June Learning Calendar – Aboriginal History Month and Pride Month

June Social Justice Calendar

Friday, June 4, 2020

Listen to the story Hidden Figures.

Write an 8-sentence paragraph about what barriers those women faced and what parts of the system they dealt with that were not fair. You must double-space your work.


Monday, June 8, 2020

Listen to “Sometimes I Feel Like a Fox.”

Write a paragraph about which animal you most identify with. Your paragraph should be 5-9 sentences depending on your grade level.

Listen to “Crow and Little Bear” with your family.

Write a paragraph about what you learned from reading this story.


Tuesday, June 9, 2020

Listen to “Sometimes I Feel Like a Fox” again. Draw yourself as the animal that you most identify with. Try to incorporate the shapes and colours of Haida art.


Listen to “Crow and Little Bear” with your family. Discuss the following with your family: How did Little Bear feel when he first slipped off the rocks? How did Crow respond? Do you think this was a good way to respond?


Wednesday, June 10, 2020

Listen to “Raven.” Write down 2 ways in which this is different than a fairy tale. Write down why it would be important for people to tell this story.

Listen to “Crow and Little Bear” with your family.  Make a list of actions that are harmful to wildlife and a list of activities that are good for the environment.  You can make a t-chart that divides a page in half.


Thursday, June 11, 2020

Listen to “Viola Takes Her Seat” – which is based on a true story in Canada.

Also, watch this video from the Canadian Museum of Human Rights. What was wrong about the situation that Viola Desmond faced? Use the following words in your short paragraph answer: segregation, discrimination, respect, and racism.


Friday, June 12, 2020

Listen to “Viola Desmond Won’t Be Budged” and watch this video from the CBC.

Also, watch this third video from Heritage Minutes.

Answer the following questions in paragraph form. What has the impact been on her, her family, her community, the country and the world? Are these impacts significant? Why or why not?


Monday, June 15, 2020

Read “Tango Makes Three.”

Write a letter to the school librarian convincing them to buy this book. What important message does the book teach us? How can this book be used in schools?


Tuesday, June 16, 2020

Read “Tango Makes Three” again.

Draw a picture of Roy, Silo, and their child (Tango) on the child’s first day of school.  Then, write a short paragraph. How is this penguin family different or the same from other families? Why did Roy and Silo want to hatch an egg in the first place? How do you know when a group of people is a family?


Wednesday, June 17, 2020

Read “Heather has Two Mommies.”

Draw a picture of your family and write a short paragraph of one fun memory you have had with them during remote learning.


Thursday, June 18, 2020

Read: “Not all Princesses Dress in Pink.”

What message does this book tell us about what it means to be a “boy” or “girl.” Respond with a short paragraph of 4-7 sentences.


Friday, June 19, 2020

Read: “A Family is a Family is a Family.”

What is the main message of the story? Respond by writing a short paragraph and by drawing a picture that shows what you learned from this story.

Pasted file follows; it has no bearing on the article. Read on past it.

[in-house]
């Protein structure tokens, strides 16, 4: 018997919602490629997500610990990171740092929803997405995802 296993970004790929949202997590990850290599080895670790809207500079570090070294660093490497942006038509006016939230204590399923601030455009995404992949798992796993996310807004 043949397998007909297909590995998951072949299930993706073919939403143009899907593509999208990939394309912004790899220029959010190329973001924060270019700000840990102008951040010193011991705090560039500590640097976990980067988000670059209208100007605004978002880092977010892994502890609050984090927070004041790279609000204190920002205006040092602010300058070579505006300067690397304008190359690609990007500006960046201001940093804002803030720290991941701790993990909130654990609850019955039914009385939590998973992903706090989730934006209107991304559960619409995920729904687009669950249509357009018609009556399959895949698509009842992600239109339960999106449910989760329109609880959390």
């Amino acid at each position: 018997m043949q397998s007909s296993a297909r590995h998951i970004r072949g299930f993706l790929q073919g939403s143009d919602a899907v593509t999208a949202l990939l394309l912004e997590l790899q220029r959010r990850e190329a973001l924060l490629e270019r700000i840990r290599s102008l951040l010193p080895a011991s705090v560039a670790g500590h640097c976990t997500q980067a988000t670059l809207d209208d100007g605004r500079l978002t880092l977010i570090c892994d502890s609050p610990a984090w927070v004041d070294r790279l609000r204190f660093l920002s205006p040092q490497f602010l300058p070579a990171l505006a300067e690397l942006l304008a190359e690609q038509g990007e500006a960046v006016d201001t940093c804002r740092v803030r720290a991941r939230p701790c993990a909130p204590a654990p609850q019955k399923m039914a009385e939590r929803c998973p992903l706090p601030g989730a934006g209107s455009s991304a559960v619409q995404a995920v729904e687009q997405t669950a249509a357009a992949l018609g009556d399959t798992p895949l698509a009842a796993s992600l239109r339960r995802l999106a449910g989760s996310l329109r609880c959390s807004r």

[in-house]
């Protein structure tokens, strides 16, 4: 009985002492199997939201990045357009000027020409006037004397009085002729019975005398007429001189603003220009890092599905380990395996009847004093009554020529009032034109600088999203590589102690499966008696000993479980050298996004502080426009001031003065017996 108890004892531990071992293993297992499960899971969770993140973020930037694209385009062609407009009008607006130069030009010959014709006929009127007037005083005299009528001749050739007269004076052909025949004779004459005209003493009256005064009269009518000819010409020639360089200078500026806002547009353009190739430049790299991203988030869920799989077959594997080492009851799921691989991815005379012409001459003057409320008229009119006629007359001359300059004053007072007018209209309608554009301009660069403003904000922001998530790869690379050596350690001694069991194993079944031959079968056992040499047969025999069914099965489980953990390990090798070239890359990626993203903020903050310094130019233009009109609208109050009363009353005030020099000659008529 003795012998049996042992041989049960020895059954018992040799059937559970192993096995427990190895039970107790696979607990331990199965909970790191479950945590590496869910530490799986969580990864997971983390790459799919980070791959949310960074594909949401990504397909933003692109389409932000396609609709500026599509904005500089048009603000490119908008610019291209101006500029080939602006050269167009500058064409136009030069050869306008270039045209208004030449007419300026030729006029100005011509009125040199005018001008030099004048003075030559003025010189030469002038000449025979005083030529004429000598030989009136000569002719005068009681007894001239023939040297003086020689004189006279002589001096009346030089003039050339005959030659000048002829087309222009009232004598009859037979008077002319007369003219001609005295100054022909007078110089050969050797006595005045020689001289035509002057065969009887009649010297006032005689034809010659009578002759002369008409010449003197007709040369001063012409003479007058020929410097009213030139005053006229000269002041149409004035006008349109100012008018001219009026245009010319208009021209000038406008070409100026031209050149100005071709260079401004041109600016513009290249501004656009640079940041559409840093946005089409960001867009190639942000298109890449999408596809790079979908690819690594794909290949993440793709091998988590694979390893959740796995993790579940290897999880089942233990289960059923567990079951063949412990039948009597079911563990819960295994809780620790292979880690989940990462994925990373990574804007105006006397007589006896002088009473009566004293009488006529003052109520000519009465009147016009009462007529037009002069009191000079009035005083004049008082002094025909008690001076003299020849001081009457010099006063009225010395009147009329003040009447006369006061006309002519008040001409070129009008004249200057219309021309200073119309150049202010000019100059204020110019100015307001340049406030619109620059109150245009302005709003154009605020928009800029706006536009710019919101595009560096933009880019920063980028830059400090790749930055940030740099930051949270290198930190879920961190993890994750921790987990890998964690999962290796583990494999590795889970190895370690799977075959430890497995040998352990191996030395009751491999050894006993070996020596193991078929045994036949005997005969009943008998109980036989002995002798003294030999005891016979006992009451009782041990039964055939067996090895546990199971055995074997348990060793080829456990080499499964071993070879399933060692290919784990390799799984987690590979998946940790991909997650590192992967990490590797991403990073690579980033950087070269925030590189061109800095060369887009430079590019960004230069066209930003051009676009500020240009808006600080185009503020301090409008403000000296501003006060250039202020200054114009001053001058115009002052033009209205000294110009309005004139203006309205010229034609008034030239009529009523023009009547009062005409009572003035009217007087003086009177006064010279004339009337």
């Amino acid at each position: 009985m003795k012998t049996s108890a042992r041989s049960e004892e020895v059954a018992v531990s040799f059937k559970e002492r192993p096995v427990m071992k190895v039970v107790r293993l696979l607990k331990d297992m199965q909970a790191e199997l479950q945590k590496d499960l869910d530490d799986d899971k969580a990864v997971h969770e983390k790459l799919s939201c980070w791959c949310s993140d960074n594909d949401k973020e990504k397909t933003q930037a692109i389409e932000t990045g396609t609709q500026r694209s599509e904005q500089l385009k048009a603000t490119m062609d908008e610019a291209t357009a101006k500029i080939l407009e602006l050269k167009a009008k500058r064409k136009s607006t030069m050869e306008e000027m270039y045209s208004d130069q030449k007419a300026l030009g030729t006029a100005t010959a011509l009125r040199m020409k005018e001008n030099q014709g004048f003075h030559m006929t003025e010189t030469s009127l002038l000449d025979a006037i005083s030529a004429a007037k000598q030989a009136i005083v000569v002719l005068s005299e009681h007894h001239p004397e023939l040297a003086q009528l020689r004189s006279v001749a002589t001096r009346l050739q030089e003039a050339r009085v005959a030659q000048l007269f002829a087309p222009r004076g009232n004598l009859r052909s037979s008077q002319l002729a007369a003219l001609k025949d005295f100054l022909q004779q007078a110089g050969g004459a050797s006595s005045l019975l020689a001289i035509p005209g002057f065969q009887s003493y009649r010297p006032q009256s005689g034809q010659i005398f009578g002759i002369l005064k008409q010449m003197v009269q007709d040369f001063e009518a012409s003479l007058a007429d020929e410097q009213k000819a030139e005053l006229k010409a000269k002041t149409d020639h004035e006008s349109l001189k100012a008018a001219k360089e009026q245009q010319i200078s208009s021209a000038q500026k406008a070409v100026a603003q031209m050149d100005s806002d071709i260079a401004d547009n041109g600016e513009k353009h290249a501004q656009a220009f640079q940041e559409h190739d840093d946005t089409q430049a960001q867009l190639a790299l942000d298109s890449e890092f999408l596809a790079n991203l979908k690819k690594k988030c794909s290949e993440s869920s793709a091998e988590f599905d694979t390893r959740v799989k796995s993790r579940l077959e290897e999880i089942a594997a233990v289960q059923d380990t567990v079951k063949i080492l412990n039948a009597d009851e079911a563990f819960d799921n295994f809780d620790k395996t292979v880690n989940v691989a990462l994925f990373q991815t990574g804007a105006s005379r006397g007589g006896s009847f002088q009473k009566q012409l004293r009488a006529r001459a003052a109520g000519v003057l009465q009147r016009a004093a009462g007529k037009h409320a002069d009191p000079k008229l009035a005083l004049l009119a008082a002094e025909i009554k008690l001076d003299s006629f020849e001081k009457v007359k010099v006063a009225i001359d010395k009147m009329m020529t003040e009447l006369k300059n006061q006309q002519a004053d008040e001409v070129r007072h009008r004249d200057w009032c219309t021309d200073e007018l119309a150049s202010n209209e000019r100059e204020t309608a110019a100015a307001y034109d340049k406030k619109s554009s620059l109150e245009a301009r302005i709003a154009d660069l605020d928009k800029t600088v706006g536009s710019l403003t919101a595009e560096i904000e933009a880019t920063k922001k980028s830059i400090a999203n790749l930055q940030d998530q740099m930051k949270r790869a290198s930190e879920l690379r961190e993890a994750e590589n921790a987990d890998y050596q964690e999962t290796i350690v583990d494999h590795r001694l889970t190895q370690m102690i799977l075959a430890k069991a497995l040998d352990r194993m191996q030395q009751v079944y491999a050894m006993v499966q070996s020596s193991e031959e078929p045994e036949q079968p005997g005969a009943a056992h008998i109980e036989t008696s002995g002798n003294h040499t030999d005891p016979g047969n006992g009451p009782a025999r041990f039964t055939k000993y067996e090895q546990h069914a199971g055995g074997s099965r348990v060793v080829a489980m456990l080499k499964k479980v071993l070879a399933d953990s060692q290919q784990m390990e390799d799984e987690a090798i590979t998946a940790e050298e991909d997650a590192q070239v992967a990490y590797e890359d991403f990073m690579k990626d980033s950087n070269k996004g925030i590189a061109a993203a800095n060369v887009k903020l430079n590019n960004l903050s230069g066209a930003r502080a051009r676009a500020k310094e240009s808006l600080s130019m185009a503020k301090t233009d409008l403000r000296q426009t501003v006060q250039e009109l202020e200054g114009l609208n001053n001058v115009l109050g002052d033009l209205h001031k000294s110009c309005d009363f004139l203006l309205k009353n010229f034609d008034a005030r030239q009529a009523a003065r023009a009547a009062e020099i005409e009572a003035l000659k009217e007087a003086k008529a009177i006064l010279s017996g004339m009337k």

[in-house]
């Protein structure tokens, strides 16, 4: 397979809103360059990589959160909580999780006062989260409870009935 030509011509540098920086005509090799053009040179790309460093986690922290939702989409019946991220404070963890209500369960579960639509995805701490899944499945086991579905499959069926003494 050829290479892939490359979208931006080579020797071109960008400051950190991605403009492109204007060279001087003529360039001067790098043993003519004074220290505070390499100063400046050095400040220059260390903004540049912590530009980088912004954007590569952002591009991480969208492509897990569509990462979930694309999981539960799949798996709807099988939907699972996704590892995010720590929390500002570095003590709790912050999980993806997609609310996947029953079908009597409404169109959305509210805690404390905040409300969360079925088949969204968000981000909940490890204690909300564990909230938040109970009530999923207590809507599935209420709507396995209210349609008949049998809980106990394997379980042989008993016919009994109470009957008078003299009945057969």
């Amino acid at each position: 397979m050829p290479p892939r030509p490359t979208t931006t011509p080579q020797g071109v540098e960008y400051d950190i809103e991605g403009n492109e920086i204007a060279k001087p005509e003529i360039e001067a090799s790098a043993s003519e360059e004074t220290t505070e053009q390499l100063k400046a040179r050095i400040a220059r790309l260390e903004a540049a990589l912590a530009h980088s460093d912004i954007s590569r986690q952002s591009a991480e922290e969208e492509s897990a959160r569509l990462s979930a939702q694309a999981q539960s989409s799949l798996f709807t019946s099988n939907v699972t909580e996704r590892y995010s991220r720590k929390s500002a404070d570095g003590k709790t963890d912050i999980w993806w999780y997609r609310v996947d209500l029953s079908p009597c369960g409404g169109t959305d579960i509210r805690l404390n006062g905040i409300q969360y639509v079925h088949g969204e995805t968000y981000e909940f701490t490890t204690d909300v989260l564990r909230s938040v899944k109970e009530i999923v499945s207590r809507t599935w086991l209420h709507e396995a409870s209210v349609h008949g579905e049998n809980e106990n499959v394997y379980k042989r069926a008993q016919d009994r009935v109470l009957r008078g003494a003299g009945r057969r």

Monday, June 22, 2020

Listen to “The Sharing Circle.”

Take a paper and divide it in two. On one half, draw how the animals felt before the sharing circle. Then, draw how the felt after on the other half.


Tuesday, June 23, 2020

Listen to “The Sharing Circle.”

Write a paragraph about how the animals changed by participating in the sharing circle. Draw a picture of the animals in their sharing circle below your paragraph.


Wednesday, June 24, 2020

Listen to “A Day with Yayah.”

Respond to this story in a paragraph. How did the girls learn from their grandmother? What are somethings that you have learned from your family?


Thursday, June 25, 2020

Listen to “Crow and Little Bear” with your family. Talk about the following with them.

What did Little Bear and Crow learn from each other? How did Little Bear and Crow benefit from each other’s teachings?


Friday, June 26, 2020

Draw, paint, or design a totem that includes animals of the Coast Salish traditional territory. Pick animals that best represent you and your family. Be creative with the materials!

Have a great summer! 🙂

SOCIAL STUDIES: What is traditional territory?

Territory and Nation

Traditional territories are the lands where First Peoples have lived for thousands of years.

Hereditary leaders are people who are chiefs because they were born into a family of chiefs.  For example, their grandfather and father were the chief too.

Each of the 203 First Nations in BC has its own traditional territory.  Each First Nation is made up of families, clans, or house groups with hereditary leaders.  The chiefs are responsible for their individual territory within the province of British Columbia.

The Coast Salish people are a group of First Nations that live on the coast of British Columbia.  They have similar languages and customs.  All the land in BC is part of the traditional territories of one First Nation or another.  We live in the Musqueam nation.  Many First Nations will use Totem Poles to tell about their ancestors and family history.

We must use our manners when we are in someone else’s territory.  We acknowledge that we are on Coast Salish territory when we have assemblies.  First Nations people ask permission before visiting a neighboring band.